Experimental Cell Research 304 (2005) 391 406 www.elsevier.com/locate/yexcr The cytoplasmic C-terminus of polycystin-1 increases cell proliferation in kidney epithelial cells through serum-activated and
Chen et al. Journal of Biomedical Science (215) 22:71 DOI 1.1186/s12929-15-1-6 RESEARCH Chemotherapeutic effect of a novel temozolomide analog on nasopharyngeal carcinoma in vitro and in vivo Open Access
Research article Trichostatin A increases SMN expression and survival in a mouse model of spinal muscular atrophy Amy M. Avila, 1 Barrington G. Burnett, 1 Addis A. Taye, 1 Francesca Gabanella, 2 Melanie
Research Article Evidence against a Role for SV40 in Human Mesothelioma James J. Manfredi, 1 Jianli Dong, 1 Wen-jun Liu, 1 Lois Resnick-Silverman, 1 Rui Qiao, 1 Philippe Chahinian, 1 Marko Saric, 3 Allen
THE JOURNAL OF BIOLOGICAL CHEMISTRY Vol. 279, No. 52, Issue of December 24, pp. 54380 54386, 2004 2004 by The American Society for Biochemistry and Molecular Biology, Inc. Printed in U.S.A. Parkin Increases
JBC Papers in Press. Published on May 23, 2001 as Manuscript M103565200 LARG, a Dbl family protein found mutated in leukemia, causes transformation by activation of RhoA Gary W. Reuther*, Que T. Lambert,
European Journal of Cell Biology xxx (2010) xxx xxx Contents lists available at ScienceDirect European Journal of Cell Biology journal homepage: www.elsevier.de/ejcb Initial receptor ligand interactions
Wang et al. Biomarker Research (2015) 3:17 DOI 10.1186/s40364-015-0043-2 RESEARCH Open Access Triptolide potentiates lung cancer cells to cisplatin-induced apoptosis by selectively inhibiting the NER activity
0163-769X/02/$20.00/0 Endocrine Reviews 23(5):599 622 Printed in U.S.A. Copyright 2002 by The Endocrine Society doi: 10.1210/er.2001-0039 Oxidative Stress and Stress-Activated Signaling Pathways: A Unifying
4070 The Journal of Neuroscience, April 21, 2004 24(16):4070 4081 Cellular/Molecular A Syntaxin 1, G o, and N-Type Calcium Channel Complex at a Presynaptic Nerve Terminal: Analysis by Quantitative Immunocolocalization
Research article Acute exercise increases triglyceride synthesis in skeletal muscle and prevents fatty acid induced insulin resistance Simon Schenk and Jeffrey F. Horowitz Substrate Metabolism Laboratory,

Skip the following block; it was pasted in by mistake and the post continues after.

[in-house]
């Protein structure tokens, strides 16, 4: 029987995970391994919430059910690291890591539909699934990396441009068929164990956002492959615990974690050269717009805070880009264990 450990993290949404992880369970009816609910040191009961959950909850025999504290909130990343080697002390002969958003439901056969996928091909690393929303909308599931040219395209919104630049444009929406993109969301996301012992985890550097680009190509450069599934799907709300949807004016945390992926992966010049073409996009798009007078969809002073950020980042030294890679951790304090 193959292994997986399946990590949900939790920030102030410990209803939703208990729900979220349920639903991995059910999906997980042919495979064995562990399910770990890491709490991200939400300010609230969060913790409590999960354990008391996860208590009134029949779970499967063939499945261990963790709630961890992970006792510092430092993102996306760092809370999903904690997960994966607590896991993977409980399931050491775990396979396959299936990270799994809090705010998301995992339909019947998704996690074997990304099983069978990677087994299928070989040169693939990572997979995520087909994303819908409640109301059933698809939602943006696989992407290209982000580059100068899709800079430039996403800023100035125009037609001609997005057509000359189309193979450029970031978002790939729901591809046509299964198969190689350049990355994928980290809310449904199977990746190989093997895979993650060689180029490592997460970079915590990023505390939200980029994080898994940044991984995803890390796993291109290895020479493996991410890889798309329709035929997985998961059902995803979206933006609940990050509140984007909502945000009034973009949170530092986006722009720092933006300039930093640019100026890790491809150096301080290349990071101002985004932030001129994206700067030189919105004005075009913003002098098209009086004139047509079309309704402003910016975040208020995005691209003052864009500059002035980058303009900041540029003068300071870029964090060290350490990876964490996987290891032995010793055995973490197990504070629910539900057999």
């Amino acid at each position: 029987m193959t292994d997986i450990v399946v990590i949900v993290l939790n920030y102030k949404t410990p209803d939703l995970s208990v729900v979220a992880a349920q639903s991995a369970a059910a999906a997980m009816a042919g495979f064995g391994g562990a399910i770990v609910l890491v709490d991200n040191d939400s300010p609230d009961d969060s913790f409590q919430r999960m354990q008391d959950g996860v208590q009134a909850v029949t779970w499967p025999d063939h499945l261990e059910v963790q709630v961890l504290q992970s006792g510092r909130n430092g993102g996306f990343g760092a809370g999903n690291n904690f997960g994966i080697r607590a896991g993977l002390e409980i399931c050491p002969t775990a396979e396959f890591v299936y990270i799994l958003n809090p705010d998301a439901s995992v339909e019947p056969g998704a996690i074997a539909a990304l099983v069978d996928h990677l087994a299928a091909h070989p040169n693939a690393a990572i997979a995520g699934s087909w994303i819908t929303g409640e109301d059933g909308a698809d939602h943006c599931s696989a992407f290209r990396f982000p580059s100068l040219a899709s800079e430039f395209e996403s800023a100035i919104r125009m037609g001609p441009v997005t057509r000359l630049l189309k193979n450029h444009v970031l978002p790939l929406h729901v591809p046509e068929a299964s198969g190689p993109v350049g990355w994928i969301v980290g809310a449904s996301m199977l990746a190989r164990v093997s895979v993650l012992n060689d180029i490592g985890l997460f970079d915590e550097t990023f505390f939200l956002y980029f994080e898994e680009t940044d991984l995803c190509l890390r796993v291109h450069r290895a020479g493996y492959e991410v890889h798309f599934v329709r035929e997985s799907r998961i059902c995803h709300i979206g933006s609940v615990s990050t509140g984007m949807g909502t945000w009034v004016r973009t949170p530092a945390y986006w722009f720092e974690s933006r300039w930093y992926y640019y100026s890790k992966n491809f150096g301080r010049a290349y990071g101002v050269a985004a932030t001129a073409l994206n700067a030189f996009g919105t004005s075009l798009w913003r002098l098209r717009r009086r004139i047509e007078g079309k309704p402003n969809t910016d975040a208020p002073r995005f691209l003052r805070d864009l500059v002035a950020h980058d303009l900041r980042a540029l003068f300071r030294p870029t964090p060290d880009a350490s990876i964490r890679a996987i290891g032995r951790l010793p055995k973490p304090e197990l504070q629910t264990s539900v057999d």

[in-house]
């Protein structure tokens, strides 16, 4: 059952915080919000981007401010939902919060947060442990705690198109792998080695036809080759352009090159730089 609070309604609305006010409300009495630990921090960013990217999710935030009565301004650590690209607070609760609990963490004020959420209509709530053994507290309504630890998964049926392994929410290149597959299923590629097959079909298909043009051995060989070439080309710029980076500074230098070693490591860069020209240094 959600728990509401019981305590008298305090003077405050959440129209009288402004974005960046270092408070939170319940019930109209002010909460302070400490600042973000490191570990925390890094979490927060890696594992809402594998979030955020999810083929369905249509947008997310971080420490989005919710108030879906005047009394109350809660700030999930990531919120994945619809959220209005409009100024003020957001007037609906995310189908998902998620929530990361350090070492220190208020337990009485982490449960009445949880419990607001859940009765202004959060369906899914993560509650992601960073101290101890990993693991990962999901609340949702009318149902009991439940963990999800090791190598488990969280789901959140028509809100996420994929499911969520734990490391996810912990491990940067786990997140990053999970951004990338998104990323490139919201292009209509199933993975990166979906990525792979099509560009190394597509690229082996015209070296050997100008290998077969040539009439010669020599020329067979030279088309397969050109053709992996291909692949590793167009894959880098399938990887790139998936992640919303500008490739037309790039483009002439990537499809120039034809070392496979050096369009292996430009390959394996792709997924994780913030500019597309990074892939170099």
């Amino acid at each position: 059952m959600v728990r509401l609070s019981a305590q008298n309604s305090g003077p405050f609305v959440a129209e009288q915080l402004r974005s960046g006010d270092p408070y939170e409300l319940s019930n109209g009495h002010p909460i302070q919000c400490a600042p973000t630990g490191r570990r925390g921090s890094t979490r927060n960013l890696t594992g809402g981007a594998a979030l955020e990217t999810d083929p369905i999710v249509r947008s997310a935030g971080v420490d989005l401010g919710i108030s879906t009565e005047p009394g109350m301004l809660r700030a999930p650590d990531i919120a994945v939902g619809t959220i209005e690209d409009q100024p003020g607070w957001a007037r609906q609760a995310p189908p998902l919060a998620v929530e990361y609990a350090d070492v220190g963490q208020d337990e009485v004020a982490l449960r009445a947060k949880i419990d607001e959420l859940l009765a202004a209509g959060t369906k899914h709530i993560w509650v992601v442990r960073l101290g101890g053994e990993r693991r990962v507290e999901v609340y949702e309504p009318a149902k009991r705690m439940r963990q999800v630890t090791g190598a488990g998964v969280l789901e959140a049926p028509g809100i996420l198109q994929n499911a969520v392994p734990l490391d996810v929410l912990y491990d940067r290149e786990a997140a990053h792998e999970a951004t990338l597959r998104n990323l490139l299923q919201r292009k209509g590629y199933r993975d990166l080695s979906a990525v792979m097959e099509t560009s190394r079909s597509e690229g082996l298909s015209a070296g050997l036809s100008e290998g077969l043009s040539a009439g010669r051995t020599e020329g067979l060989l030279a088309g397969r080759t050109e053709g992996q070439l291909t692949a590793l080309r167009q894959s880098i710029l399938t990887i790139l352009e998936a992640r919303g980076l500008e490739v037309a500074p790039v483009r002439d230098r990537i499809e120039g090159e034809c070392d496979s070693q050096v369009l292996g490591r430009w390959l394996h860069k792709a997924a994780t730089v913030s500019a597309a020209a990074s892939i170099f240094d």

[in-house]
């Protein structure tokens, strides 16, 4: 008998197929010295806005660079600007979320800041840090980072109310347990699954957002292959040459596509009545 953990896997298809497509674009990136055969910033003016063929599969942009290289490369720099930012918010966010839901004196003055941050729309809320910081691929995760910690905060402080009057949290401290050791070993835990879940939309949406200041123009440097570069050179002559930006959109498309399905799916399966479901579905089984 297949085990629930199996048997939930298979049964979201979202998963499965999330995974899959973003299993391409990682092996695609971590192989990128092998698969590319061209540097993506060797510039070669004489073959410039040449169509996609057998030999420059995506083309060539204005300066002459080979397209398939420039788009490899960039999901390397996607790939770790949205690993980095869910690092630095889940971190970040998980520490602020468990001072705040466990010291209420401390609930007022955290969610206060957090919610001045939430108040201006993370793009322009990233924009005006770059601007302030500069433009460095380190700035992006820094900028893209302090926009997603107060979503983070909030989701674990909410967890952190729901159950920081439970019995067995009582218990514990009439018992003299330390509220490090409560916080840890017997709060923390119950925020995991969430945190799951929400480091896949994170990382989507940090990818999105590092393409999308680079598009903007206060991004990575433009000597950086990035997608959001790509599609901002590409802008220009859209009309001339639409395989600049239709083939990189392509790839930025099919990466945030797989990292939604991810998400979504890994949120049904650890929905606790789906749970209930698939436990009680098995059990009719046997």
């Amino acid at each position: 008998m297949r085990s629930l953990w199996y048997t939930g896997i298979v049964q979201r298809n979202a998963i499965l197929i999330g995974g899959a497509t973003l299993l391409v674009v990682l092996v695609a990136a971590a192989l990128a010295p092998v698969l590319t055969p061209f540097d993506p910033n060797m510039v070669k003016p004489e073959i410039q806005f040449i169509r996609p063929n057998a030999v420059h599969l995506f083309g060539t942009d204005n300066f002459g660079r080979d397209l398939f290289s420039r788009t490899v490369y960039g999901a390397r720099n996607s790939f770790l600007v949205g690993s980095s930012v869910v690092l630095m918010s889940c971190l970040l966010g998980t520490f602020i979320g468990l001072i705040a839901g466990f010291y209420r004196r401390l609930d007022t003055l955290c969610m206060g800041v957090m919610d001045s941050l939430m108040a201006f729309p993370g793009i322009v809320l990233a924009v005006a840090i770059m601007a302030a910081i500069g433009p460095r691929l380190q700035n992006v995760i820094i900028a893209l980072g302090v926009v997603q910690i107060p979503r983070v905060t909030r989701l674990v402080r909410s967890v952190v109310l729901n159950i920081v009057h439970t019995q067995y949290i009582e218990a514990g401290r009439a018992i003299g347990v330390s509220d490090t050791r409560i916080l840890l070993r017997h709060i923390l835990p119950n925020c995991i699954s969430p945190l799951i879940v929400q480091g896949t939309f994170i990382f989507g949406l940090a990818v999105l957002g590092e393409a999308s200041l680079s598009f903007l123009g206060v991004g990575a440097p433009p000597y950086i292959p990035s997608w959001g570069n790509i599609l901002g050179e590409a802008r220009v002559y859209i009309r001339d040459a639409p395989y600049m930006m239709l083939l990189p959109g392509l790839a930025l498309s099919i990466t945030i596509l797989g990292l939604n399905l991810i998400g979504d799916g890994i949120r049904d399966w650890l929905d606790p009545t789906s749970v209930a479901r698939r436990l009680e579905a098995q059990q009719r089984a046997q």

Priority Report Methadone, Commonly Used as Maintenance Medication for Outpatient Treatment of Opioid Dependence, Kills Leukemia Cells and Overcomes Chemoresistance Claudia Friesen, Mareike Roscher, Andreas
INTERNATIONAL CONFERENCE ON HARMONISATION OF TECHNICAL REQUIREMENTS FOR REGISTRATION OF PHARMACEUTICALS FOR HUMAN USE ICH HARMONISED TRIPARTITE GUIDELINE VIRAL SAFETY EVALUATION OF BIOTECHNOLOGY PRODUCTS
Christopoulos et al. Molecular Cancer (2015) 14:43 DOI 10.1186/s12943-015-0291-7 REVIEW Open Access The role of the insulin-like growth factor-1 system in breast cancer Panagiotis F Christopoulos 1*, Pavlos
S-adenosylmethionine (SAMe) therapy in liver disease: A review of current evidence and clinical utility Quentin M. Anstee, Christopher P. Day Liver Research Group, Institute of Cellular Medicine, The Medical
Proc. Natl. Acad. Sci. USA Vol. 93, pp. 8318-8323, August 1996 Biochemistry Wild-type and mutant p53 differentially regulate transcription of the insulin-like growth factor I receptor gene HAIM WERNER*t,
Mediators of Inflammation Volume 26, Article ID 16161, Pages 1 7 DOI 1.1155/MI/26/16161 Research Communication JAK Inhibitors AG-49 and WHI-P154 Decrease IFN-γ-Induced inos Expression and NO Production
NMDA RECEPTORS, PLACE CELLS AND HIPPOCAMPAL SPATIAL MEMORY Kazu Nakazawa*, Thomas J. McHugh*,Matthew A. Wilson and Susumu Tonegawa* N-methyl-D-aspartate receptors (NMDARs) in the rodent hippocampus have
Molecular Pathogenesis of Malignant Pleural Mesothelioma 1 Philip A. Rascoe, Xiaobo X. Cao and W. Roy Smythe Texas A&M Health Science Center College of Medicine, Scott & White Memorial Hospital & Clinic,
VIROLOGY 245, 33 46 (1998) ARTICLE NO. VY989146 Internal\Structures Containing Transcriptase-Related Proteins in Top Component Particles of Mammalian Orthoreovirus Kelly A. Dryden,*,,1,2 Diane L. Farsetta,,1
Vol. 10, 849 859, February 1, 2004 Clinical Cancer Research 849 Featured Article Gene Expression Profiles Predict Survival and Progression of Pleural Mesothelioma Harvey I. Pass, 1 Zhandong Liu, 2 Anil
UNIT.3 Dean Fraga, 1 Tea Meulia, 2 and Steven Fenster 3 1 College of Wooster, Wooster, Ohio 2 Ohio Agricultural Research and Development Center, Wooster, Ohio 3 Ashland University, Ashland, Ohio OVERVIEW
A-Z of quantitative PCR (Editor: SA Bustin) Chapter3. Quantification strategies in real-time PCR 87 Quantification strategies in real-time PCR Michael W. Pfaffl Chaper 3 pages 87-112 in: A-Z of quantitative
INTERNATIONAL CONFERENCE ON HARMONISATION OF TECHNICAL REQUIREMENTS FOR REGISTRATION OF PHARMACEUTICALS FOR HUMAN USE ICH HARMONISED TRIPARTITE GUIDELINE CHOICE OF CONTROL GROUP AND RELATED ISSUES IN CLINICAL
Mattaini et al. Cancer & Metabolism (2015) 3:5 DOI 10.1186/s40170-015-0131-7 Cancer & Metabolism RESEARCH An epitope tag alters phosphoglycerate dehydrogenase structure and impairs ability to support cell